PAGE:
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Beth Sommers


As a member of her school's "Heroes Committee," Beth Sommers worked the entire year to plan a school-wide day of celebration on the topic of heroes in April. In the fall, her principal suggested that it should include a unique project he had seen years before at a school in Maine -- the "biogra-body."

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The idea was for Sommers' fifth graders to read about a hero and then create a life-sized stuffed "body" of that hero. When Sommers tried to learn more about the activity, however, her research yielded no results. An out-of-state phone call later, she was on her way to Maine to visit teachers and collect slides and sample of "biogra-bodies" made about ten years ago. It was a project "resurrected!"

"We discussed the basic procedure, and I headed back to our school," recalled the Greenland (New Hampshire) Central School teacher. "Another fifth grade teacher, Sheila Pratt, and I met with Kathy Hanson, the art teacher, and we hammered out a timeline and list of procedures for creating our version of those bodies. It was clearly a team effort, as many memorable projects are."

In January, students were charged with creating full-sized 3-D biogra-bodies of their teacher-approved heroes. Each hero would be dressed and accessorized in the appropriate attire of his or her time period, profession, and so on. Students had to display ten facts about the hero somewhere on the biogra-body -- not the face. Facts had to include the hero's birth date, birth place, and significant accomplishments.

"The first step for the kids involved researching their heroes using a variety of sources," Sommers told Education World. "I taught students how to gather and organize facts, and present them in a well-written, five-paragraph essay. In media/computer class, the kids learned to use IIM (Independent Investigation Method) research to gather facts and take notes. That was a huge process in and of itself -- but extremely worthwhile. Writing is a critical part of learning in fifth grade, so we chose to spend a lot of time on that."

After the essays were completed, students moved on to constructing the "bodies" in art class. Using 5x7 photos of their heroes' faces, each student sketched his or her hero using pencil and paper. The art teacher then made a paper pattern of a body, similar to a four-foot tall gingerbread man. Each student taped the pattern onto a folded piece of natural white muslin and cut it out. They sketched and painted a face on one side of the fabric.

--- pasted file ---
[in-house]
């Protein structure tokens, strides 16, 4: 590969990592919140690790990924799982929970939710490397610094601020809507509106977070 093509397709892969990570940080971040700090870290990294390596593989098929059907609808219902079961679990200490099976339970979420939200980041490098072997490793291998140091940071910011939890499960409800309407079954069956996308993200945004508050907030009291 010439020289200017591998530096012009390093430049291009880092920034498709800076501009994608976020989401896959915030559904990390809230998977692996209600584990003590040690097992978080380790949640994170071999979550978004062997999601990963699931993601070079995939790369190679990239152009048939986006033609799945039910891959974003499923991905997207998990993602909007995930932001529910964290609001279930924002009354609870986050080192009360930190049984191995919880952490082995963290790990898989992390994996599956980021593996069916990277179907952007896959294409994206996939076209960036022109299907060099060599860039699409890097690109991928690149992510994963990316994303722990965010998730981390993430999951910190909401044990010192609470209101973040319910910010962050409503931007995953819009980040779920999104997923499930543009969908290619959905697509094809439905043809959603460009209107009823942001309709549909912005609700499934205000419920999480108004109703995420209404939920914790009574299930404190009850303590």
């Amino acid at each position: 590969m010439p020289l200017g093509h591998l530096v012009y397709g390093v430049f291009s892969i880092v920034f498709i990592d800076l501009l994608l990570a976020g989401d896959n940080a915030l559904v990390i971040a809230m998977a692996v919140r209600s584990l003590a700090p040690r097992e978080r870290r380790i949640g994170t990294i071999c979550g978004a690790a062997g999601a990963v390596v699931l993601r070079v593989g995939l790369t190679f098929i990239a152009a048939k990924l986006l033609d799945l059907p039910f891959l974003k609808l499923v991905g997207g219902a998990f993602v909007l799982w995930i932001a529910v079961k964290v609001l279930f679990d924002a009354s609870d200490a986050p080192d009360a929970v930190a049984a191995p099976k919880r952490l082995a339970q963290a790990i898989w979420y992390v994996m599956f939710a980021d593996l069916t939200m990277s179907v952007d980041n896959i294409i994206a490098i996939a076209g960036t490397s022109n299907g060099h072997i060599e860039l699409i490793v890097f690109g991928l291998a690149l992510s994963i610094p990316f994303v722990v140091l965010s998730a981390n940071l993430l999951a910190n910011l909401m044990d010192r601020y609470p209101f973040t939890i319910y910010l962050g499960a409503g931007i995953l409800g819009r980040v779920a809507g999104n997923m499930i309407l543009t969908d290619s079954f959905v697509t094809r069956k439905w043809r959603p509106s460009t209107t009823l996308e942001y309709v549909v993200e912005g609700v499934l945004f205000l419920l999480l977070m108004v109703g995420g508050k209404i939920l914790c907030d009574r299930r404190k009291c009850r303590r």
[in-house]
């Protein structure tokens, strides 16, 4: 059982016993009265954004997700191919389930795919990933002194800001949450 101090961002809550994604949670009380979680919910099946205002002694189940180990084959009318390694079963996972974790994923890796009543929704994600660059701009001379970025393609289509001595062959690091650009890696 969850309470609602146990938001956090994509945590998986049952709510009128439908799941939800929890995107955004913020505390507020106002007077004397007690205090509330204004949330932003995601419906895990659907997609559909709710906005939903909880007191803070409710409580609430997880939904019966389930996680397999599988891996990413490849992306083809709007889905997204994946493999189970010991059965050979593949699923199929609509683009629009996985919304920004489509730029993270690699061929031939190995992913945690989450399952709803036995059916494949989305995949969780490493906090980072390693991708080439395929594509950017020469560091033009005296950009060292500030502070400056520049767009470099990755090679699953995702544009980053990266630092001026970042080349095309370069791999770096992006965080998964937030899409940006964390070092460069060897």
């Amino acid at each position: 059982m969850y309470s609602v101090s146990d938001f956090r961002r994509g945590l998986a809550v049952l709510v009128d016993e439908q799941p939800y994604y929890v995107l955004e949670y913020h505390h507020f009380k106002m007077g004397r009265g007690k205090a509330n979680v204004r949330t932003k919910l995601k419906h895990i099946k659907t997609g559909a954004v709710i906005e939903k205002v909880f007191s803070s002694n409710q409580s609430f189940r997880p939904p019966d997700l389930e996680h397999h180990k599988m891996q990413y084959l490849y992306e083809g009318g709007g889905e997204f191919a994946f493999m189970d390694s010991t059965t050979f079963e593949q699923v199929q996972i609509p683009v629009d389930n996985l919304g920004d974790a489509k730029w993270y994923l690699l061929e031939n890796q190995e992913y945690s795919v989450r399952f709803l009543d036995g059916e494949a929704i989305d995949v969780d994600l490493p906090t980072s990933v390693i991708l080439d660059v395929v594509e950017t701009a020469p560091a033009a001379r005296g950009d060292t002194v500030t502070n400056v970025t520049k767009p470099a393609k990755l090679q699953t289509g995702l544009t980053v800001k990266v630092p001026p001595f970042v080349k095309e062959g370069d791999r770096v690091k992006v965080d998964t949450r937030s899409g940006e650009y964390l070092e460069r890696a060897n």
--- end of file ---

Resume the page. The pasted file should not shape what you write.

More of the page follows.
The trio of teachers and several parents sewed together the pieces of muslin back to back with a 1/4-inch seam allowance. Students trimmed the outside edges and turned the bodies inside out. A 12-inch slit was made in the back of each body so students could stuff it with two bags of fiberfill. Then the slit was closed with masking tape.

"We sewed the hands to make it look like the figures had fingers,," reported Sommers. "Our art teacher showed kids how to add hair to their heroes' heads using yarn, fiberfill, pipe cleaners, and more. The kids then took home the bodies to dress and accessorize. When the children brought them back to school, we wired them into folding chairs with fishing line to prop them up into sitting positions. The biogra-bodies were a tremendous hit. Our entire school community loved them!"

One of the most impressive aspects of the project for Sommers was how recognizable the "heroes" were. Many of the students' creations were quite accurate. The heroes will be on display again in the art room during the school's spring open house as part of a "biogra-body museum." Sommers also is generating a presentation called "The Making of a Biogra-body" that will be shown on a television screen so all in attendance will grasp the hard work students put into their projects.

"Students were very creative in the ways they displayed the ten facts about their heroes," shared Sommers. "Two kids put facts on index cards and attached them to Tiger Wood's golf club. Another child added his facts, one by one, to Ben Franklin's kite."

The successful completion of the project required a team effort -- art and classroom teachers, parents, and willing kids. As always, parent support was critical.

"Having a clearly defined vision for the final product and well-written expectations accompanied by a timeline with due dates and checkpoints was huge as well," Sommers stated. "I spelled out everything for the kids ahead of time, including how their essays and bodies would be graded at the end."

Sommers' class has done well with several hands-on projects that she has assigned this year. She finds that those projects appeal to diverse learning styles and help cement newly-learned information in unique and creative ways. She adds, "I'll definitely do this again!"

Article by Cara Bafile
Education World®
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